Did you know? There are actually two kinds of priests. Most parish priests are diocesan priests, who make vows of celibacy and obedience to their bishop and who serve the Church within a particular diocese. They cannot leave their diocese to serve in another diocese without special permission, but may be moved around within their diocese. Other priests are members of religious communities like Benedictines, Franciscans, Jesuits and Dominicans. They take vows of poverty, chastity, and obedience to their religious superior. Religious priests may be involved in ministries across the world an often live a very simple lifestyle in community. Some of them also serve as parish priests with the permission of the local bishop, but they also serve in other ministries according to their religious community.

14 ff u t S un


Answers on


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bishop commitment consecrated deacon discernment holy orders life marriage priest religious single vocations vows

Books of the Bible Unscramble 1. zkeeiel

6. ulasme


2. cihinnasrot

7. gahaig


3. tmweaht

8. haiczhera


4. xoueds

9. tmsatnnealoi


5. munsrbe




c i s Mu Adam Bitter “Adam Bitter is the main leader, and he has a band. They sing lots of catholic/christian awesome rock songs, and some slower ones too. Check him out at or listen to some of his music on Youtube. Some of his songs are Overwhelm me, Hold my hand, Lead the way, and other ones that I LOVE!” - Hanna

The Light Meets the Dark - Tenth Avenue North

For Those Who Wait - Fireflight

I especially like the first track- Healing Begins.

I love the high powered rock feel of the first few tracks.

16 THE DEVIL’S DIRT By Hanna, age 13. We are always being taught about God, how good he is, how much he loves us, and so on. Then we're told the Devil is mean, hates us, and wants us to hate God. We learn that Hell is a bad thing, and we are sometime afraid to talk about the Devil or Hell. The Devil is the one who is always tempting you, daring you to do wrong. He is the master of hell, the one persuading you to do bad things. I'm sure you know that we all have Guardian Angels. They are one of God's angels assigned to us since before we were conceived. They stand by us all the time, protecting us and encouraging us to do the right thing. You can also refer to them as your "conscience", the one little voice in your head who bugs you about something you're going to do or have already done that was wrong. But did you know that the Devil has assigned to you a fallen angel that stays by you and is always tempting you? I just recently learned this, and truthfully it kind of scared me, knowing that the Devil has assigned ME one of his evil doers to be by my side at all times. So you have a good angel and a bad angel with you all the time! The devil can put images into your head. When you’re have nightmares, or think about doing bad things, maybe some concerning relationships with boyfriends, that’s him working through you. The Devil hates the name "Jesus" and he hates when we wear a Scapular. A Scapular is a sort of necklace, and if you are wearing it when you die you will for sure go to Heaven. If you are being tempted to do something, I've learned to say "Jesus, Jesus, Jesus"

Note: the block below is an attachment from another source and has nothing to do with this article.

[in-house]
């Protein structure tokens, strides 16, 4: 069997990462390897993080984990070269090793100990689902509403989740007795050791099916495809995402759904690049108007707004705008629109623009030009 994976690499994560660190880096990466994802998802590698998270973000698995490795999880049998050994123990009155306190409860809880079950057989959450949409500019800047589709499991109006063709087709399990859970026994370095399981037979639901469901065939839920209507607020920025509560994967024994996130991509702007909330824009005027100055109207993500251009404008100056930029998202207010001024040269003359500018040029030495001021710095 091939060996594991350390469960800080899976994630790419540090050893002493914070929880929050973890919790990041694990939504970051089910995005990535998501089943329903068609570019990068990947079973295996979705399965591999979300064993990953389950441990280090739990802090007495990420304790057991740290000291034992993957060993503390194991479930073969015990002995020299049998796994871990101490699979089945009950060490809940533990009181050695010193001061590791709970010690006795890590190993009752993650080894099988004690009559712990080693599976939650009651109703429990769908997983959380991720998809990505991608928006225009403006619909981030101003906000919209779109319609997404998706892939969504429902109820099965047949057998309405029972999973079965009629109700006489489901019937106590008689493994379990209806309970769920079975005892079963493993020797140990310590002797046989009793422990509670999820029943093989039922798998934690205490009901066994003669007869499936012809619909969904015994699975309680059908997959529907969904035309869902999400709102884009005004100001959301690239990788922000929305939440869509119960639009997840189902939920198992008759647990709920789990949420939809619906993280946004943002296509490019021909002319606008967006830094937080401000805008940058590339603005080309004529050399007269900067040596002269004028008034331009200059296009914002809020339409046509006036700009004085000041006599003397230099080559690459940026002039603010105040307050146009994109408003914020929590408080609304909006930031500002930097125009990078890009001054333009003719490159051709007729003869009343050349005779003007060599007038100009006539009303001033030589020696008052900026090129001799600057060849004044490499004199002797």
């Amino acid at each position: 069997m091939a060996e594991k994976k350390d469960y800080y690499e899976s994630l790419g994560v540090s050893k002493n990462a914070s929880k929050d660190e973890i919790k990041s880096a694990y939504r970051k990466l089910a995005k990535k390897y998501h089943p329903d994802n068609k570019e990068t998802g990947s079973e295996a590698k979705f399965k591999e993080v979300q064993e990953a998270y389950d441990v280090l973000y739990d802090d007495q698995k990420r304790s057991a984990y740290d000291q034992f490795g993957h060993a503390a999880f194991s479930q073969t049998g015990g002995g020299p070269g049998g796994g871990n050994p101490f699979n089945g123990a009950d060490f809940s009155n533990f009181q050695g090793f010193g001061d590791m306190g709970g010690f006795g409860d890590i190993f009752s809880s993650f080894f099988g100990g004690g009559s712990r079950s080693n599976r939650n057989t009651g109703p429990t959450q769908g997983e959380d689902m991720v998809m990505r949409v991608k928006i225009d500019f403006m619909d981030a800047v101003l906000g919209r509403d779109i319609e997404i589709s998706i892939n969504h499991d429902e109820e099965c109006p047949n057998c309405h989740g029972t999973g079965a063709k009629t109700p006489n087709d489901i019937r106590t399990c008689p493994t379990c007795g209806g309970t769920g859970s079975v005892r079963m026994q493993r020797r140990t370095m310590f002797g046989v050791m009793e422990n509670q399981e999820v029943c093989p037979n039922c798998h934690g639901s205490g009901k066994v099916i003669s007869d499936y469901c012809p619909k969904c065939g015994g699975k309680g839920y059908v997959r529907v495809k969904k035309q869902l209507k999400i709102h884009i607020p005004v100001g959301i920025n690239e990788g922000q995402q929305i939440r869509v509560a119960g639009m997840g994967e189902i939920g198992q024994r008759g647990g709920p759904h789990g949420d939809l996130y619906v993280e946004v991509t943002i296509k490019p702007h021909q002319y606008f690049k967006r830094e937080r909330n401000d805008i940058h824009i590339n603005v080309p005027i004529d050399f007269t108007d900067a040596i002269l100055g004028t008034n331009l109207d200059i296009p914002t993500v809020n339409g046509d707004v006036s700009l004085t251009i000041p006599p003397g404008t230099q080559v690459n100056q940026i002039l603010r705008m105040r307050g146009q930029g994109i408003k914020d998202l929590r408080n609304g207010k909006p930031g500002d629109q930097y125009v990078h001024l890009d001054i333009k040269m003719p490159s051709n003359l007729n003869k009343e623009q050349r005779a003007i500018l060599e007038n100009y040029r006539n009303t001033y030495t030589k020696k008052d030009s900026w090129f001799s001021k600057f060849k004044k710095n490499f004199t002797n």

and the tempting will probably stop because the Devil hates that name so much. I hate sinning because then I am telling the Devil that he has won me over and he has gotten his way, since I have sinned. The Devil also works through you when you are distracted. If you are in Church and can't concentrate, that’s him. If you are not paying attention in school, it's him. So, when you're distracted and can't concentrate, start praying for the distraction subject. If you're in church and you can't stop thinking about your friends, homework, school, chores, etc. then say "Jesus, help my friends to become closer to Jesus, help me to do my best on my homework, help me to do well in school..." and so on. If you blame yourself for something that you think you could’ve prevented, or done differently, that’s the Devil. Don’t blame yourself for something you couldn’t help. The Devil wants us to hate God, to do wrong, and to sin. Don’t give him the satisfaction! The Devil hates all living things, since God created us and he hates God. Even if we do sin and do everything to please the Devil, he’ll still hate us no matter what. He especially hates girls and women because we have the ability to bear precious life in our womb and to give birth to humans. He will always hold a grudges against women specifically, because we are so special in God’s eyes. So, my sisters in Christ, stay strong and don’t be afraid! Remember: God is on your side and he loves you more than you can imagine! Pray for the people who don’t know his love and who only know evil. I will pray that you all stay strong in your faith and love God! And never be afraid. Amen!


Sacraments Quiz 1. How many sacraments of the Catholic Church are there? a) 8 b) 7 c) 6 d) 3 2. What are the three sacraments of initiation? a) Baptism, Eucharist, and Confirmation b) Baptism, Eucharist, and Reconciliation c) Baptism, Confirmation, and Holy Orders d) Baptism, Eucharist, and Holy Orders 3. Which sacrament does not use anointing oils? a) Baptism b) Confirmation c) Holy Orders d) Marriage 4. Who is the ordinary minister of Confirmation? a) The Pope b) The bishop c) A priest d) A deacon 5. How many sacraments leave an indelible mark on one's soul according to the Catholic Church? a) 3 b) 4 c) 2 d) 7

Answers on Page 18.


Answers Sacraments Quiz Answers: 1. b 2. a 3. d 4. b 5. a

Wordsearch Solution

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Books of the Bible Unscramble Answers: 1.



















Faithful Magazine - September '10  

The September 2010 issue of Faithful Magazine - A Catholic magazine for girls.